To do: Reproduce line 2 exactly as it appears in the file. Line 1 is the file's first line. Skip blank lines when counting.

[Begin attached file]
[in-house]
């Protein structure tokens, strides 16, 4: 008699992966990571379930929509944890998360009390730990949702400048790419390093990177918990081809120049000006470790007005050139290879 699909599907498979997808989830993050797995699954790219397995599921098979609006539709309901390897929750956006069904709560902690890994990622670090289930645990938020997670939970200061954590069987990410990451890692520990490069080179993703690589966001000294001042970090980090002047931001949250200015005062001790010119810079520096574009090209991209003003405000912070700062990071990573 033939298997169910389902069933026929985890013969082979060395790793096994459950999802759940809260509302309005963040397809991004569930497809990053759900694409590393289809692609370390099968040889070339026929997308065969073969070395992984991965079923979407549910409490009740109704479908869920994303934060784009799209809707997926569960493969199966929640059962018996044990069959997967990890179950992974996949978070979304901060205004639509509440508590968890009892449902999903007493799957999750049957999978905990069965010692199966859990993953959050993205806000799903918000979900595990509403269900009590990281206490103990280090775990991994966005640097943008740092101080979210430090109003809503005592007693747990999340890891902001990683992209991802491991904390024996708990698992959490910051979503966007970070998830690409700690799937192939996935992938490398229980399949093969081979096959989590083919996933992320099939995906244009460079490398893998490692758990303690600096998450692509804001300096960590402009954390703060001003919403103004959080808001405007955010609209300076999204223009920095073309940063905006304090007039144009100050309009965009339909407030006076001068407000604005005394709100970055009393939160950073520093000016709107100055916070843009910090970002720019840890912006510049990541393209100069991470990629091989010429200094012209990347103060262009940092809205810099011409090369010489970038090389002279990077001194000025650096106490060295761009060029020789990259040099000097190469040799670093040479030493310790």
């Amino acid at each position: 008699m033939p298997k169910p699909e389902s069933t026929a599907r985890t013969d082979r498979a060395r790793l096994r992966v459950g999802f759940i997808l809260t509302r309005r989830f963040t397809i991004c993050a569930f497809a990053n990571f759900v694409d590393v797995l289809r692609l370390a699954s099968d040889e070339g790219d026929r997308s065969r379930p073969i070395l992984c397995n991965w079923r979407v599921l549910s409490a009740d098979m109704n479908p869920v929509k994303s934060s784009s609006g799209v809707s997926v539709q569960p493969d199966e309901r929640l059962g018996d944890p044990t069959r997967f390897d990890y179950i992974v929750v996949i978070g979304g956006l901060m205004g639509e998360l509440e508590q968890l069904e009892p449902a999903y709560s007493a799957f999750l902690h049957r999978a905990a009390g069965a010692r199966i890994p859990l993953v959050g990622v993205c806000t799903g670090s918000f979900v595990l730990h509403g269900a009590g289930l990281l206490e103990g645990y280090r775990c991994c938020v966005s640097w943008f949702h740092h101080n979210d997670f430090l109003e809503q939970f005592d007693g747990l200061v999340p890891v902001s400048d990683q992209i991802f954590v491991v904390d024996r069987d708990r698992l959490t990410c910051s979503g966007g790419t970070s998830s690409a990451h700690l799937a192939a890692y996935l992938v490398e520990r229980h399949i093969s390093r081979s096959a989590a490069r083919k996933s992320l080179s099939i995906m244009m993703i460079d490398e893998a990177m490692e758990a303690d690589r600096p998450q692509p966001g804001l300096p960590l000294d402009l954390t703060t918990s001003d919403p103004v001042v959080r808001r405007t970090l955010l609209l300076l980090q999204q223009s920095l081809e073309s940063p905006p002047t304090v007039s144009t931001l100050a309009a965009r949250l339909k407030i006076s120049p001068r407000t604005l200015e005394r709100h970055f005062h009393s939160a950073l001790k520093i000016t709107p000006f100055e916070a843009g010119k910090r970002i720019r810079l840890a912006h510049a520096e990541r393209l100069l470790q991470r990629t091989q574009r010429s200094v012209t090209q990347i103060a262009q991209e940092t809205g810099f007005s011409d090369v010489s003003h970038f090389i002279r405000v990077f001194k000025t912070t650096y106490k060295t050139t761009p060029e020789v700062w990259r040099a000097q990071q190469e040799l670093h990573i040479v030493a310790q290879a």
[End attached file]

């Protein structure tokens, strides 16, 4: 008699992966990571379930929509944890998360009390730990949702400048790419390093990177918990081809120049000006470790007005050139290879 699909599907498979997808989830993050797995699954790219397995599921098979609006539709309901390897929750956006069904709560902690890994990622670090289930645990938020997670939970200061954590069987990410990451890692520990490069080179993703690589966001000294001042970090980090002047931001949250200015005062001790010119810079520096574009090209991209003003405000912070700062990071990573 033939298997169910389902069933026929985890013969082979060395790793096994459950999802759940809260509302309005963040397809991004569930497809990053759900694409590393289809692609370390099968040889070339026929997308065969073969070395992984991965079923979407549910409490009740109704479908869920994303934060784009799209809707997926569960493969199966929640059962018996044990069959997967990890179950992974996949978070979304901060205004639509509440508590968890009892449902999903007493799957999750049957999978905990069965010692199966859990993953959050993205806000799903918000979900595990509403269900009590990281206490103990280090775990991994966005640097943008740092101080979210430090109003809503005592007693747990999340890891902001990683992209991802491991904390024996708990698992959490910051979503966007970070998830690409700690799937192939996935992938490398229980399949093969081979096959989590083919996933992320099939995906244009460079490398893998490692758990303690600096998450692509804001300096960590402009954390703060001003919403103004959080808001405007955010609209300076999204223009920095073309940063905006304090007039144009100050309009965009339909407030006076001068407000604005005394709100970055009393939160950073520093000016709107100055916070843009910090970002720019840890912006510049990541393209100069991470990629091989010429200094012209990347103060262009940092809205810099011409090369010489970038090389002279990077001194000025650096106490060295761009060029020789990259040099000097190469040799670093040479030493310790």